I’ve always loved Jurassic Park (that theme tune arghhh) but since I was little, the overall emotion it has evoked in me is sadness. Their extinction is sad; their re-creation is sad; their exploitation is sad. I’d like to do my best to stop the first and last of these happening to the remaining creatures we share our planet with; the rest of the time I’ll spend eating cake.


Poem: Mulberries

This poem was written about Sydenham Hill Wood in south London, managed by the London Wildlife Trust. When the Great Exhibition of 1851 was eventually taken down in Hyde Park, it was rebuilt in the place that is now Crystal Palace. They built a railway line through the wood so that Victorians could access the palace, and although it later burnt down and the railway was dismantled, the wood still holds traces of Victorian life. The mulberry tree is all that remains of an abandoned garden in the centre of the woodland.


The mulberry tree
stands alone in the clearing;
it is abandoned.

A starched gardener
placed it there a hundred years before,
when the world came to London
for the great parade.
An elephant stood here, and
over there the Koh-i-Noor
was laid before the gilded eyes
of the rich.

People came and went,
bored by old treasures;

the crystal palace burnt down.

The garden was forgotten,
and the tree grew alone
within woodland shades.
The forest is alive now;
crumbling folly and rusted tracks
all that remain of the Empire,
buried beneath soft earth.

The tree is half black;
dying mulberries eaten
by the nuthatch thief.

Walking with Nightjars

Being the unruly twenty-something that I am, I spent last Saturday night creeping around the gorsey heathlands of Iping Common, just west of Midhurst in Sussex. We were on the hunt for the European nightjar, one of Britain’s most elusive species, best detected by listening for its churring song at dusk. While the bird itself is beautifully marked, it also looks like a mouldering pile of leaves; this means that it’s almost impossible to spot unless flying above the tree line, silhouetted against the evening sky.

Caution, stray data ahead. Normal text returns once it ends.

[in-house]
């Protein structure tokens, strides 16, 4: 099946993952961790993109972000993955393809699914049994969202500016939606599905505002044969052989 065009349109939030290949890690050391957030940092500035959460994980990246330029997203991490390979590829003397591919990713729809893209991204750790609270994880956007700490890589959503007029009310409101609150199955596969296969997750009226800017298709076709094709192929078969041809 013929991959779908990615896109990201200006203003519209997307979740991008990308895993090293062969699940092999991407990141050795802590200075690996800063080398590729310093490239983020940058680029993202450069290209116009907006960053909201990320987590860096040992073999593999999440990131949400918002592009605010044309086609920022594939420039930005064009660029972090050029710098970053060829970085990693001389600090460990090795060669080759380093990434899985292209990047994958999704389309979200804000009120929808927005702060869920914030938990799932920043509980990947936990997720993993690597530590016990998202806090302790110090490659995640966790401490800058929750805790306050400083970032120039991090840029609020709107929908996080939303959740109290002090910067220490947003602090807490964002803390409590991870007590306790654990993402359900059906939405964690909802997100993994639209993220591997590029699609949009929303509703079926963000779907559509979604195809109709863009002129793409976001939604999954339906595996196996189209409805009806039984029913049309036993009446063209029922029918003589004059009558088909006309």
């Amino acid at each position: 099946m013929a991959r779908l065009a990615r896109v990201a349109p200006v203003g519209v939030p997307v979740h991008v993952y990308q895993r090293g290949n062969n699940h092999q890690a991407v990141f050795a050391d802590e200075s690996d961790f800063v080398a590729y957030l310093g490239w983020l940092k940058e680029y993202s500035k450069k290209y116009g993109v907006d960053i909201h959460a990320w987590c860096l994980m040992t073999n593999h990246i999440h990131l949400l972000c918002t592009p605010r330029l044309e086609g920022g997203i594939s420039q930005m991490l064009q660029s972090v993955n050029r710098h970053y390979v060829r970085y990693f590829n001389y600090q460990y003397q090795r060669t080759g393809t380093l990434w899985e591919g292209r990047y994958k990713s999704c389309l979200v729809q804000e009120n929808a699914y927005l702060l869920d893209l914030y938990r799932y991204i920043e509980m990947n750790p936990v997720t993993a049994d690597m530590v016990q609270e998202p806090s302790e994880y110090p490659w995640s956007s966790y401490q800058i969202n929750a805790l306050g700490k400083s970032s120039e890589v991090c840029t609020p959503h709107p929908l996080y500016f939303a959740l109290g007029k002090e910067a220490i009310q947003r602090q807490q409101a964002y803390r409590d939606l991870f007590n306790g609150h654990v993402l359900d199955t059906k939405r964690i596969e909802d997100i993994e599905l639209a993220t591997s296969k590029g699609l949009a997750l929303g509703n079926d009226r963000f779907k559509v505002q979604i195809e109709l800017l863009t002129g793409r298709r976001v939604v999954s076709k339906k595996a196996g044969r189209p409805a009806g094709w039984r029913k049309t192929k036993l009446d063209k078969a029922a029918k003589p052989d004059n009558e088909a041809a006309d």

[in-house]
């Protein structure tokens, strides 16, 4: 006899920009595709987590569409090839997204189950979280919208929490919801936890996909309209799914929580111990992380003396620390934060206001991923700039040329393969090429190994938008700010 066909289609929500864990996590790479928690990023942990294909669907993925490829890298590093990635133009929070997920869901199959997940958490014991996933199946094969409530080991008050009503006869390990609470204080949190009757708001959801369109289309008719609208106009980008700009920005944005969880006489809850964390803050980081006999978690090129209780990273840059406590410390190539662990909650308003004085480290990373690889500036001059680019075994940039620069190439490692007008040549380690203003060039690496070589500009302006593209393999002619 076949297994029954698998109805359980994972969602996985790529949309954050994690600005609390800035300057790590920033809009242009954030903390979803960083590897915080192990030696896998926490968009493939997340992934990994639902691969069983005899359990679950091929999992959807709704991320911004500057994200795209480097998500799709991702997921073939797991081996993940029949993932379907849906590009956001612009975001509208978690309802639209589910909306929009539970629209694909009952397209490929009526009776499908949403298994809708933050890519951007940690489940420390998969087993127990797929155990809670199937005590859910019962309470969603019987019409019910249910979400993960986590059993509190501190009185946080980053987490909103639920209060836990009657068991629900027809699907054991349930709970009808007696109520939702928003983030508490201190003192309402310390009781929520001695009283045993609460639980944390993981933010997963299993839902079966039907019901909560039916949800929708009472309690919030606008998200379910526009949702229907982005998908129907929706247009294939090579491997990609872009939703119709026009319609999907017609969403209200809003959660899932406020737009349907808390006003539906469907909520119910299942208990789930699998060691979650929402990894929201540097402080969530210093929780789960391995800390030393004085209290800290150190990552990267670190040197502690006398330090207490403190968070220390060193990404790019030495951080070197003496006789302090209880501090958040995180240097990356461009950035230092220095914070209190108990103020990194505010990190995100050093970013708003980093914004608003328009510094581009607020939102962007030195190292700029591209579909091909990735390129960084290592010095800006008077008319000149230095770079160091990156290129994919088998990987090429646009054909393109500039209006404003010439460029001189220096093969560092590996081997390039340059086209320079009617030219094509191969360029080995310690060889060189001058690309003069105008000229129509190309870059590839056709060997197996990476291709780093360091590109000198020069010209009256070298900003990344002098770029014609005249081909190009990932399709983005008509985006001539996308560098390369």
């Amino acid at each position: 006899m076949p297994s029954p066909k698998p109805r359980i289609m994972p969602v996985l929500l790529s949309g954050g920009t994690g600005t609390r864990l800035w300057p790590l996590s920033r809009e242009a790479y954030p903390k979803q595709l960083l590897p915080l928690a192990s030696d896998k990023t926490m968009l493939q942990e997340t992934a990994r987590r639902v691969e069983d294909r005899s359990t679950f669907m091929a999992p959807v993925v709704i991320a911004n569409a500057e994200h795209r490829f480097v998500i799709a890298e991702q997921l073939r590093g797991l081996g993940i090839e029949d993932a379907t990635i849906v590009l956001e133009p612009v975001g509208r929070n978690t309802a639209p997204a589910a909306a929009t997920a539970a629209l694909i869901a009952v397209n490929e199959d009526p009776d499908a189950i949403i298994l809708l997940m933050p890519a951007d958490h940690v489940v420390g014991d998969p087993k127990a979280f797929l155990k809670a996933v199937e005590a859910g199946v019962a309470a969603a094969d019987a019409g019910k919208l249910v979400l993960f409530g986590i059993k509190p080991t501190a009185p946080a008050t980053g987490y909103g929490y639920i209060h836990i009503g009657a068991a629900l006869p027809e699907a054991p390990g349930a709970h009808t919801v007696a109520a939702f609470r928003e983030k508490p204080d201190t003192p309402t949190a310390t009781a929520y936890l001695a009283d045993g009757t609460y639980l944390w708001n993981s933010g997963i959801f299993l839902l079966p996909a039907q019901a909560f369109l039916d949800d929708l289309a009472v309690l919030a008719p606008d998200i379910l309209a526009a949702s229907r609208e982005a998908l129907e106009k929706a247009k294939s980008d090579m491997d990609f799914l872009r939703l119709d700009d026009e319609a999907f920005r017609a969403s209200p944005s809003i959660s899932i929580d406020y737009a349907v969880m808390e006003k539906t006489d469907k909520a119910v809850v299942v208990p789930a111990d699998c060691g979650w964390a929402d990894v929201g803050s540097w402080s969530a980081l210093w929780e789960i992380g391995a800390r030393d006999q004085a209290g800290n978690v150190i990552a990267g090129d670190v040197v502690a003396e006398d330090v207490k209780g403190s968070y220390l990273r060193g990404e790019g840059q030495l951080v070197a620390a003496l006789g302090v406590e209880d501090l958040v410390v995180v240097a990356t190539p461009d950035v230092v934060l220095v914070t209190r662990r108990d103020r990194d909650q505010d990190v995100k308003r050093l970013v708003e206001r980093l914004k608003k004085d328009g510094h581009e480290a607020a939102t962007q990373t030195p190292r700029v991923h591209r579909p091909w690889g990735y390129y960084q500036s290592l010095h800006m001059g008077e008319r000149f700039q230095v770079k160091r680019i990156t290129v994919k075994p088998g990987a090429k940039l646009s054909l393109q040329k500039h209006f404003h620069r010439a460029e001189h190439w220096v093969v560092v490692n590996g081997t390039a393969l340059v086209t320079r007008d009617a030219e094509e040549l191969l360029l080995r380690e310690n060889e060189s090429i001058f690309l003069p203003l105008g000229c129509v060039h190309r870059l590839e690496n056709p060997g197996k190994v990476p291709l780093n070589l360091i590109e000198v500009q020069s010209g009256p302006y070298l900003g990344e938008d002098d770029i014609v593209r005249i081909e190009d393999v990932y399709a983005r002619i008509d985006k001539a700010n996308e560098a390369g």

Nightjars are insectivorous, ground-nesting birds, but their crepuscular habits mean they have historically found themselves the subject of old myths and legends. Their Latin name caprimulgus europaeus refers to the idea that nightjars were thought to steal milk from goats’ udders, causing them to dry up or go blind. Yet artists have long considered the nightjar a harbinger of warm summers and ethereal evenings, as celebrated in the poem Fern Hill by Dylan Thomas:

All the moon long I heard, blessed among stables, the nightjars
Flying with the ricks, and the horses
Flashing into the dark.

Our walk was organised by the Sussex Wildlife Trust, and our guide Jane Willmott was absolutely brimming with information on local wildlife, history and archaeology. Iping Common is home to a number of Bronze Age burial mounds, crowned with bracken in an amaranthine sea of heather. Straining to catch the nightjar’s call, we followed a twisting path through the reserve, passing a chorus of yellowhammers, song thrushes and blackbirds warbling goodnight. The night also brought us pipistrelle bats and the distant kee-wit of a tawny owl, while an eerie glowworm shimmered in the grass like The Great Gatsby’s viridian harbour light.